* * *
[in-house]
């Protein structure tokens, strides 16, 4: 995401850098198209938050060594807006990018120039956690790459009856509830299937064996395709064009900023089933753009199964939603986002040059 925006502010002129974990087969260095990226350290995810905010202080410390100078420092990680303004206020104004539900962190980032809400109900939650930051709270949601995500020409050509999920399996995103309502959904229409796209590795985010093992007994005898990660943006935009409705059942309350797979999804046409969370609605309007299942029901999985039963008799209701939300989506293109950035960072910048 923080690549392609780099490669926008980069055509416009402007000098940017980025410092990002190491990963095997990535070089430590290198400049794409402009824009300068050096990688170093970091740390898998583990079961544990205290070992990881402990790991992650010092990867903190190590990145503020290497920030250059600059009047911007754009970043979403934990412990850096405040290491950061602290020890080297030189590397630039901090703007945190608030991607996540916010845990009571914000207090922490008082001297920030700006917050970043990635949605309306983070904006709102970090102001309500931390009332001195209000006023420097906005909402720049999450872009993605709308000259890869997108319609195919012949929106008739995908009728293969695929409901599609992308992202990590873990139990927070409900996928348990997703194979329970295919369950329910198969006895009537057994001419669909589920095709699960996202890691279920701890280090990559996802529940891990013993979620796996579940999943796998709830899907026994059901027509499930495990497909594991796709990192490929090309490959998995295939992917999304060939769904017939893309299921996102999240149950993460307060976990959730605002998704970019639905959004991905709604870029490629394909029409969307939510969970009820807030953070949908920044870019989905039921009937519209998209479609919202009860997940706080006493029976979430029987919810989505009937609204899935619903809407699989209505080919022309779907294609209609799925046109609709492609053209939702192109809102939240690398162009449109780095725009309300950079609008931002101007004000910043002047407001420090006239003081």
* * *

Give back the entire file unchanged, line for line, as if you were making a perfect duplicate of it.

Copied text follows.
[in-house]
């Protein structure tokens, strides 16, 4: 995401850098198209938050060594807006990018120039956690790459009856509830299937064996395709064009900023089933753009199964939603986002040059 925006502010002129974990087969260095990226350290995810905010202080410390100078420092990680303004206020104004539900962190980032809400109900939650930051709270949601995500020409050509999920399996995103309502959904229409796209590795985010093992007994005898990660943006935009409705059942309350797979999804046409969370609605309007299942029901999985039963008799209701939300989506293109950035960072910048 923080690549392609780099490669926008980069055509416009402007000098940017980025410092990002190491990963095997990535070089430590290198400049794409402009824009300068050096990688170093970091740390898998583990079961544990205290070992990881402990790991992650010092990867903190190590990145503020290497920030250059600059009047911007754009970043979403934990412990850096405040290491950061602290020890080297030189590397630039901090703007945190608030991607996540916010845990009571914000207090922490008082001297920030700006917050970043990635949605309306983070904006709102970090102001309500931390009332001195209000006023420097906005909402720049999450872009993605709308000259890869997108319609195919012949929106008739995908009728293969695929409901599609992308992202990590873990139990927070409900996928348990997703194979329970295919369950329910198969006895009537057994001419669909589920095709699960996202890691279920701890280090990559996802529940891990013993979620796996579940999943796998709830899907026994059901027509499930495990497909594991796709990192490929090309490959998995295939992917999304060939769904017939893309299921996102999240149950993460307060976990959730605002998704970019639905959004991905709604870029490629394909029409969307939510969970009820807030953070949908920044870019989905039921009937519209998209479609919202009860997940706080006493029976979430029987919810989505009937609204899935619903809407699989209505080919022309779907294609209609799925046109609709492609053209939702192109809102939240690398162009449109780095725009309300950079609008931002101007004000910043002047407001420090006239003081």